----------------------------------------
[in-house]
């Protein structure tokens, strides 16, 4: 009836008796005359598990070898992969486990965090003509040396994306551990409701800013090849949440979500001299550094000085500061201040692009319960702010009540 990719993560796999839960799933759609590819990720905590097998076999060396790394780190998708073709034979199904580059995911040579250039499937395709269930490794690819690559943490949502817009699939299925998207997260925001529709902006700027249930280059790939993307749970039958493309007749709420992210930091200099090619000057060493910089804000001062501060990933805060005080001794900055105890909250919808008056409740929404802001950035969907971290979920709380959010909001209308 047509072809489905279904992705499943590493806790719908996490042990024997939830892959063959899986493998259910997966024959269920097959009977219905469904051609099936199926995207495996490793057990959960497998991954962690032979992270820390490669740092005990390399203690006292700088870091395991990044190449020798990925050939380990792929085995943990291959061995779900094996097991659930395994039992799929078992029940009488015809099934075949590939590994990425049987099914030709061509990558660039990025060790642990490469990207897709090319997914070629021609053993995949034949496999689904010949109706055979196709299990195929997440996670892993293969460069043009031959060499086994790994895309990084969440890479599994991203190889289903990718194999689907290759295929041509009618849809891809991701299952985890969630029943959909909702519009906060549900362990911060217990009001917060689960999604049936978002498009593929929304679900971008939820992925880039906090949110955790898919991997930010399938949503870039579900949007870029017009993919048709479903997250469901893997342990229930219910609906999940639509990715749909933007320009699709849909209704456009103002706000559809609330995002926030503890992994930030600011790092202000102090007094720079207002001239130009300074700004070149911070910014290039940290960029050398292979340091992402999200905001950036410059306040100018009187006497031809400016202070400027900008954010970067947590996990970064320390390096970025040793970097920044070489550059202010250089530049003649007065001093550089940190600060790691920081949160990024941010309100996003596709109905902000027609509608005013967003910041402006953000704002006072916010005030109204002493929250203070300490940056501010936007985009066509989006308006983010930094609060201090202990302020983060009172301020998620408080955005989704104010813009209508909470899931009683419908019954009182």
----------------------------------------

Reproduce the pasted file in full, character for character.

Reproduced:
[in-house]
């Protein structure tokens, strides 16, 4: 009836008796005359598990070898992969486990965090003509040396994306551990409701800013090849949440979500001299550094000085500061201040692009319960702010009540 990719993560796999839960799933759609590819990720905590097998076999060396790394780190998708073709034979199904580059995911040579250039499937395709269930490794690819690559943490949502817009699939299925998207997260925001529709902006700027249930280059790939993307749970039958493309007749709420992210930091200099090619000057060493910089804000001062501060990933805060005080001794900055105890909250919808008056409740929404802001950035969907971290979920709380959010909001209308 047509072809489905279904992705499943590493806790719908996490042990024997939830892959063959899986493998259910997966024959269920097959009977219905469904051609099936199926995207495996490793057990959960497998991954962690032979992270820390490669740092005990390399203690006292700088870091395991990044190449020798990925050939380990792929085995943990291959061995779900094996097991659930395994039992799929078992029940009488015809099934075949590939590994990425049987099914030709061509990558660039990025060790642990490469990207897709090319997914070629021609053993995949034949496999689904010949109706055979196709299990195929997440996670892993293969460069043009031959060499086994790994895309990084969440890479599994991203190889289903990718194999689907290759295929041509009618849809891809991701299952985890969630029943959909909702519009906060549900362990911060217990009001917060689960999604049936978002498009593929929304679900971008939820992925880039906090949110955790898919991997930010399938949503870039579900949007870029017009993919048709479903997250469901893997342990229930219910609906999940639509990715749909933007320009699709849909209704456009103002706000559809609330995002926030503890992994930030600011790092202000102090007094720079207002001239130009300074700004070149911070910014290039940290960029050398292979340091992402999200905001950036410059306040100018009187006497031809400016202070400027900008954010970067947590996990970064320390390096970025040793970097920044070489550059202010250089530049003649007065001093550089940190600060790691920081949160990024941010309100996003596709109905902000027609509608005013967003910041402006953000704002006072916010005030109204002493929250203070300490940056501010936007985009066509989006308006983010930094609060201090202990302020983060009172301020998620408080955005989704104010813009209508909470899931009683419908019954009182």